While many small businesses mistakenly think they’re immune to data breaches because of their size, and therefore put minimum protection in place, healthcare organizations can't ever risk taking this laissez-faire approach - and they'd be in trouble if they did. After all, there are rules and regulations when it comes to healthcare IT systems, and huge fines if you don't meet certain standards. Health practices are tempting targets for hackers, who appreciate the high cost of patient treatment and the wealth of personal information stored by doctors. This is why malicious attacks are carried out on healthcare centers all the time. Two separate 2015 surveys, performed by the Ponemon Institute and the global corporation KPMG, produced some alarming statistics. Here’s what they discovered.
The 2015 KPMG Healthcare Cybersecurity surveyThis survey of 223 chief healthcare executives revealed that 81 percent of healthcare organizations have been breached in the last two years. What may come as even more disturbing news is that 25% of these executives noted that their organizations were attacked anywhere from one to five times a week.
And the organizations which are aware they’re being attacked are actually the lucky ones. According to Greg Bell, KPMG’s leader of the firm’s Cyber Practice, "The experienced hackers that penetrate a vulnerable health care organization like to remain undetected as long as they can before extracting a great deal of content, similar to a blood-sucking insect." That means the longer a cyber attack goes unnoticed, the more damage it can do to your practice.
The survey also revealed the greatest threats facing today’s healthcare organizations by type, according to the respondents:
- 65% - external attacks: cyber attacks are more sophisticated and well funded than ever. With healthcare organizations as prime targets, they are increasingly difficult to prevent.
- 48% - sharing data with third parties: because it’s easy to distribute ePHI over the Internet and mobile devices, it’s more likely for this data to fall into the wrong hands.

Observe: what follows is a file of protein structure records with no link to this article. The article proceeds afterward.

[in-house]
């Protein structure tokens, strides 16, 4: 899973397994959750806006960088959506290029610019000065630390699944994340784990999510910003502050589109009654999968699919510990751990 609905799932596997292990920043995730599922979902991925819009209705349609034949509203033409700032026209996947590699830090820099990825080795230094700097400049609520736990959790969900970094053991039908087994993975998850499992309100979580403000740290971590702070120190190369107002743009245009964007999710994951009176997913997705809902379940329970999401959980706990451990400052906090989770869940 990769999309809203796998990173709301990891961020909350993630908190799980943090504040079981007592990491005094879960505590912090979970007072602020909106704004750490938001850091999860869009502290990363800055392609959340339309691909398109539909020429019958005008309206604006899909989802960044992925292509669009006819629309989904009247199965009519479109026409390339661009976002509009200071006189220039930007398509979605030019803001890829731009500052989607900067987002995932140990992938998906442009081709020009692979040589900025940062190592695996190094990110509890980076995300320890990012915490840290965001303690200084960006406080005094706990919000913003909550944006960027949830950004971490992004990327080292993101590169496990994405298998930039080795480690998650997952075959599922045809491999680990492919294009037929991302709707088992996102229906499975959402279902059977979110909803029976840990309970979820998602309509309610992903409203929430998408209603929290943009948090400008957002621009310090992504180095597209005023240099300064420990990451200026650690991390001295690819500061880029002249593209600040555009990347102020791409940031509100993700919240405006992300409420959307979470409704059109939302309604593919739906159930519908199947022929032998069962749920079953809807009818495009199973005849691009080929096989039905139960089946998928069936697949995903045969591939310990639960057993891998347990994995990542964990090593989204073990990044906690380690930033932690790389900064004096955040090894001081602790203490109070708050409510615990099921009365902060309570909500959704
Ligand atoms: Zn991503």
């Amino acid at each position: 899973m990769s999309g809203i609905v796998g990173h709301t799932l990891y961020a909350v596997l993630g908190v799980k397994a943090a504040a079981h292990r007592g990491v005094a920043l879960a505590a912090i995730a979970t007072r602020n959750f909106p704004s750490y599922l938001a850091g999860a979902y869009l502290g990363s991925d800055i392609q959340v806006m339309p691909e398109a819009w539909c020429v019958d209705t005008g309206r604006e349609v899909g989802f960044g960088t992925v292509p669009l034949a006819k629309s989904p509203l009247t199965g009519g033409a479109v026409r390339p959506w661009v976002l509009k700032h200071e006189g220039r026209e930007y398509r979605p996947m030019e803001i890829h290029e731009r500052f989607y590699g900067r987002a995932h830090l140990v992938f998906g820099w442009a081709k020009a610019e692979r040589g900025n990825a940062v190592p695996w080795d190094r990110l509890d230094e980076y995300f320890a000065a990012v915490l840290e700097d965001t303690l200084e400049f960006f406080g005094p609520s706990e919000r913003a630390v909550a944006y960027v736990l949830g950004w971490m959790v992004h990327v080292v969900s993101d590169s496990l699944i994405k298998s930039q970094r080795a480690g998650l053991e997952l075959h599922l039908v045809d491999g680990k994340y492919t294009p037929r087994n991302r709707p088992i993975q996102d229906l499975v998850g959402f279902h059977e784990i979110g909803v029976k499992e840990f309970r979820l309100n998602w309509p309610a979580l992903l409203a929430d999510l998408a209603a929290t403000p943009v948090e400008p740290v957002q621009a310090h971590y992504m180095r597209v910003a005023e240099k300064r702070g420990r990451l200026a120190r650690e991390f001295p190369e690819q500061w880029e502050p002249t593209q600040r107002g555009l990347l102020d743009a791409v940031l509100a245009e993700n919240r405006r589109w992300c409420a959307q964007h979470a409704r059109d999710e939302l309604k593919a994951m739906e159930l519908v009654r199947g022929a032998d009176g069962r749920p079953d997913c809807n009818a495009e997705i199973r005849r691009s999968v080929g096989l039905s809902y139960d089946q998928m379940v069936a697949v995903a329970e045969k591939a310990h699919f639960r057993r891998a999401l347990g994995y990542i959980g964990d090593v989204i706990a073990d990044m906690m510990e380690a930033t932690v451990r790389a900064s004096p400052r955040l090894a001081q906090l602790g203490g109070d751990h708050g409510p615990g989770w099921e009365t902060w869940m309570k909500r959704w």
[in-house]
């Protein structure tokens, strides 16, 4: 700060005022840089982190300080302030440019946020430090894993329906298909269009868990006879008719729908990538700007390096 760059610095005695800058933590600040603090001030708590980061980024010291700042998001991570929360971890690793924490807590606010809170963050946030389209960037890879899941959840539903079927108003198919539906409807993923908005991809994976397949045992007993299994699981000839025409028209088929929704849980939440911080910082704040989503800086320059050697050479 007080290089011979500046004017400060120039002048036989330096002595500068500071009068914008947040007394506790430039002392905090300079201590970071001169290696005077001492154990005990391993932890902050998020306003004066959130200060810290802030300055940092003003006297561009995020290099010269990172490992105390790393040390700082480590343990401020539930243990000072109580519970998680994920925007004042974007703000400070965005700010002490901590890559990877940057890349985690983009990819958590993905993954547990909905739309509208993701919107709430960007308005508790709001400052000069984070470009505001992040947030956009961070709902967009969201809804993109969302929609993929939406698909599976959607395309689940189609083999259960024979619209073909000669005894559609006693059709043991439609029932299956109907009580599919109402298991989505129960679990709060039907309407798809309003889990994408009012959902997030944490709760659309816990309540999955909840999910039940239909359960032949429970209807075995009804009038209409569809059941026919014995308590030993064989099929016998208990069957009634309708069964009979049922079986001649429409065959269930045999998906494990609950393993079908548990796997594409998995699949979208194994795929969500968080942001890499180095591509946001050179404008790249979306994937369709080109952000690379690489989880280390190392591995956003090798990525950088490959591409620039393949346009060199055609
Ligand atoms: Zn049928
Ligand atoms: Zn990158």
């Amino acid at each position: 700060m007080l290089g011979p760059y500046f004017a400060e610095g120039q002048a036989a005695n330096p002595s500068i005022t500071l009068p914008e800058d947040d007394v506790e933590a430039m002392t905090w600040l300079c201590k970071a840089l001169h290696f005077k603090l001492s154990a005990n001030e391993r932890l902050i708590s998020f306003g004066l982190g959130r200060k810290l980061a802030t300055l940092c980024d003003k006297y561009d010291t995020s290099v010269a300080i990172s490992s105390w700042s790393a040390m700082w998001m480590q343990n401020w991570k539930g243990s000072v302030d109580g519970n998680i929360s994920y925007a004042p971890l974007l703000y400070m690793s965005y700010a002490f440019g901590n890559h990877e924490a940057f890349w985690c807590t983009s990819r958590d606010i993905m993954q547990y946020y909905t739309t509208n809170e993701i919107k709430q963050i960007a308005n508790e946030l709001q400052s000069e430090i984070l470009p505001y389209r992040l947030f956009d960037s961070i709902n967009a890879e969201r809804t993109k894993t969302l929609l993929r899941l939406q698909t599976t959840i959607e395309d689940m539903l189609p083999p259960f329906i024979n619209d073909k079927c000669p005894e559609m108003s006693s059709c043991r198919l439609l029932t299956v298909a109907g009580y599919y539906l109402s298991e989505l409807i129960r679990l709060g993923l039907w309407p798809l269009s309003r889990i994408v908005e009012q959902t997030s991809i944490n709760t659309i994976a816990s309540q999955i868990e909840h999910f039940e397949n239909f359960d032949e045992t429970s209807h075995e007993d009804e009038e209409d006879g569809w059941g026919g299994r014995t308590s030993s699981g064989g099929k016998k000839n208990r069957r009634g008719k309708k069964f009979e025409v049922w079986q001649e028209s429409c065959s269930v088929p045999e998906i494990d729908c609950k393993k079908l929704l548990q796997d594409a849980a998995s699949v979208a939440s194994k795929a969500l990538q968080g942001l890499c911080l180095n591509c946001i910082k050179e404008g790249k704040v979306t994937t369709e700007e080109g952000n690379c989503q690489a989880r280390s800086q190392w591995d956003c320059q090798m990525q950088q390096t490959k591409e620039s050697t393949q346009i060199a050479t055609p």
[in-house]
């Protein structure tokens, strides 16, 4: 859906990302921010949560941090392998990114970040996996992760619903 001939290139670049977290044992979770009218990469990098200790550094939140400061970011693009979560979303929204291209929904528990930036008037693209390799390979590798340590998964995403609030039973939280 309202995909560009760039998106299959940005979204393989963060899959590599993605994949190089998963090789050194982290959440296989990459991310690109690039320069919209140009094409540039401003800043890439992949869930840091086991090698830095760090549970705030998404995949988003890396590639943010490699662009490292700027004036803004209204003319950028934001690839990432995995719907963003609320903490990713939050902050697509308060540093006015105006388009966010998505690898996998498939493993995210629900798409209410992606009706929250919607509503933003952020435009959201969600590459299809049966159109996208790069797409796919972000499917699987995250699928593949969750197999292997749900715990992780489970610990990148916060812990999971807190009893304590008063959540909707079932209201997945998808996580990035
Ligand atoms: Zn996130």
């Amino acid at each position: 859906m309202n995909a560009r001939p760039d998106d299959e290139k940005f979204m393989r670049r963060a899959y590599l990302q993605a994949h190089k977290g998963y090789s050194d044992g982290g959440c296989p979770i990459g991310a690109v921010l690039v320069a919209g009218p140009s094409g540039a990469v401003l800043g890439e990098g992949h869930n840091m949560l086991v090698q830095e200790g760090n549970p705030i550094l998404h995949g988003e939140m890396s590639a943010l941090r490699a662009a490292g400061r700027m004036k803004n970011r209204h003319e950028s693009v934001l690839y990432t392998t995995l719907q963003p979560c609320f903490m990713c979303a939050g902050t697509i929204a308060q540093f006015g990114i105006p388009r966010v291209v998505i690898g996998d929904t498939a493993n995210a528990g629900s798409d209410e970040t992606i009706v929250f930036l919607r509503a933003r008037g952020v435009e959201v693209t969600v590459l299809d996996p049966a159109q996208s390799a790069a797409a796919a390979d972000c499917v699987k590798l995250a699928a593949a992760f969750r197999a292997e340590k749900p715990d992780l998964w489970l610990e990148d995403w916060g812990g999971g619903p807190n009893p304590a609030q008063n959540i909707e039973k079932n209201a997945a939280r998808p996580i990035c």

- 35% - employee breaches: an unhappy employee steals or alters your practice’s critical information.
- 27% - insufficient firewalls: a firewall blocks viruses, worms and hackers. If yours is inadequate, it’s easier for these threats to break into and corrupt your network.
The Ponemon studyReleased in early 2015, the Ponemon Institute’s Fifth Annual Benchmark Study on Privacy and Security of Healthcare Data may come as even more of a shock than KPMG’s survey. According to this study, 91% of healthcare organizations have experienced at least one data breach in the last two years, 39% have had two to five breaches, and 40% have had more than five.
So what’s the real reason for all these data breaches? The report claims that "cyber criminals recognize two critical facts of the healthcare industry: 1) healthcare organizations manage a treasure trove of financially lucrative personal information and 2) healthcare organizations do not have the resources, processes, and technologies to prevent and detect attacks and adequately protect patient data."
Although the information revealed by these two surveys is anything but positive, that doesn’t mean there’s nothing you can do. To protect your practice, there are five key steps you can take:
- Prevention - just as integral to data security as it is to your patients’ health
- Monitoring your network - so you know when and if your organization is under attack
- Management - of passwords, applications, and staff policies
- Compliance - it's your legal duty to be compliant with all rules and regulations in the industry, such as HIPAA
- Penetration testing - find the holes in your security that a hacker could exploit, and close them